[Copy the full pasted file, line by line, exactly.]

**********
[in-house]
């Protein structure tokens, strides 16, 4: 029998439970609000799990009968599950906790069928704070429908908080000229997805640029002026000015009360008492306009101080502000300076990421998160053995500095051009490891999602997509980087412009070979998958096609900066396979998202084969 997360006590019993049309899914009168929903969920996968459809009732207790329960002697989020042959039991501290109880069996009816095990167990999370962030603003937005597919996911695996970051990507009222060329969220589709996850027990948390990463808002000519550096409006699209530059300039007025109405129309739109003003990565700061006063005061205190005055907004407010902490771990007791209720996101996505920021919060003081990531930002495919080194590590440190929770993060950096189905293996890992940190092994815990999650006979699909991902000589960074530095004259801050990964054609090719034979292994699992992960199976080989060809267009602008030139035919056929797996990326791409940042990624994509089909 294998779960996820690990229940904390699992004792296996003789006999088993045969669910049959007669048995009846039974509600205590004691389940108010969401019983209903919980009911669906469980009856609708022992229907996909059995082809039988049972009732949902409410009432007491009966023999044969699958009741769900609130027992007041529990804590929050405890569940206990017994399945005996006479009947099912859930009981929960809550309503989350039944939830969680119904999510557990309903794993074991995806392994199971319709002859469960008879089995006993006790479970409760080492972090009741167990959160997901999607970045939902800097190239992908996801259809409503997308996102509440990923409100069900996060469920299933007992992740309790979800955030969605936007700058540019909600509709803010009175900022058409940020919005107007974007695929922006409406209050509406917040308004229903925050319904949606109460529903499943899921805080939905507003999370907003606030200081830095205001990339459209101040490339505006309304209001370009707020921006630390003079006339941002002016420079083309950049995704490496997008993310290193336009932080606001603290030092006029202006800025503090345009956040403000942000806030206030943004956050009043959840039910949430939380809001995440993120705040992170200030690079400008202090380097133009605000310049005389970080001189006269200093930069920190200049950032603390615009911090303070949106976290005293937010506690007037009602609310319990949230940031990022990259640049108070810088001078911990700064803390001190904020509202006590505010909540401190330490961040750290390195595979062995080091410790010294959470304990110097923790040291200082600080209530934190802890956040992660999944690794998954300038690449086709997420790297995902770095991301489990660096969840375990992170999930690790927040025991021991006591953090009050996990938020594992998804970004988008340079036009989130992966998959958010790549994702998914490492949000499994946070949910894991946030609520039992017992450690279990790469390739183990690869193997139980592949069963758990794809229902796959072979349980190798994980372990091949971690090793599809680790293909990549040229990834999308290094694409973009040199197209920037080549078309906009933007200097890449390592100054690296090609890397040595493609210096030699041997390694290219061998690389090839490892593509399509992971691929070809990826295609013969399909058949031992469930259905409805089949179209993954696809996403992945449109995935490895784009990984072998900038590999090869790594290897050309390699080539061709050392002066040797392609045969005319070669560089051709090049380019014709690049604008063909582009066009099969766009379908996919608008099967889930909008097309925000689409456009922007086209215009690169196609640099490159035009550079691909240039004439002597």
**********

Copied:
[in-house]
């Protein structure tokens, strides 16, 4: 029998439970609000799990009968599950906790069928704070429908908080000229997805640029002026000015009360008492306009101080502000300076990421998160053995500095051009490891999602997509980087412009070979998958096609900066396979998202084969 997360006590019993049309899914009168929903969920996968459809009732207790329960002697989020042959039991501290109880069996009816095990167990999370962030603003937005597919996911695996970051990507009222060329969220589709996850027990948390990463808002000519550096409006699209530059300039007025109405129309739109003003990565700061006063005061205190005055907004407010902490771990007791209720996101996505920021919060003081990531930002495919080194590590440190929770993060950096189905293996890992940190092994815990999650006979699909991902000589960074530095004259801050990964054609090719034979292994699992992960199976080989060809267009602008030139035919056929797996990326791409940042990624994509089909 294998779960996820690990229940904390699992004792296996003789006999088993045969669910049959007669048995009846039974509600205590004691389940108010969401019983209903919980009911669906469980009856609708022992229907996909059995082809039988049972009732949902409410009432007491009966023999044969699958009741769900609130027992007041529990804590929050405890569940206990017994399945005996006479009947099912859930009981929960809550309503989350039944939830969680119904999510557990309903794993074991995806392994199971319709002859469960008879089995006993006790479970409760080492972090009741167990959160997901999607970045939902800097190239992908996801259809409503997308996102509440990923409100069900996060469920299933007992992740309790979800955030969605936007700058540019909600509709803010009175900022058409940020919005107007974007695929922006409406209050509406917040308004229903925050319904949606109460529903499943899921805080939905507003999370907003606030200081830095205001990339459209101040490339505006309304209001370009707020921006630390003079006339941002002016420079083309950049995704490496997008993310290193336009932080606001603290030092006029202006800025503090345009956040403000942000806030206030943004956050009043959840039910949430939380809001995440993120705040992170200030690079400008202090380097133009605000310049005389970080001189006269200093930069920190200049950032603390615009911090303070949106976290005293937010506690007037009602609310319990949230940031990022990259640049108070810088001078911990700064803390001190904020509202006590505010909540401190330490961040750290390195595979062995080091410790010294959470304990110097923790040291200082600080209530934190802890956040992660999944690794998954300038690449086709997420790297995902770095991301489990660096969840375990992170999930690790927040025991021991006591953090009050996990938020594992998804970004988008340079036009989130992966998959958010790549994702998914490492949000499994946070949910894991946030609520039992017992450690279990790469390739183990690869193997139980592949069963758990794809229902796959072979349980190798994980372990091949971690090793599809680790293909990549040229990834999308290094694409973009040199197209920037080549078309906009933007200097890449390592100054690296090609890397040595493609210096030699041997390694290219061998690389090839490892593509399509992971691929070809990826295609013969399909058949031992469930259905409805089949179209993954696809996403992945449109995935490895784009990984072998900038590999090869790594290897050309390699080539061709050392002066040797392609045969005319070669560089051709090049380019014709690049604008063909582009066009099969766009379908996919608008099967889930909008097309925000689409456009922007086209215009690169196609640099490159035009550079691909240039004439002597």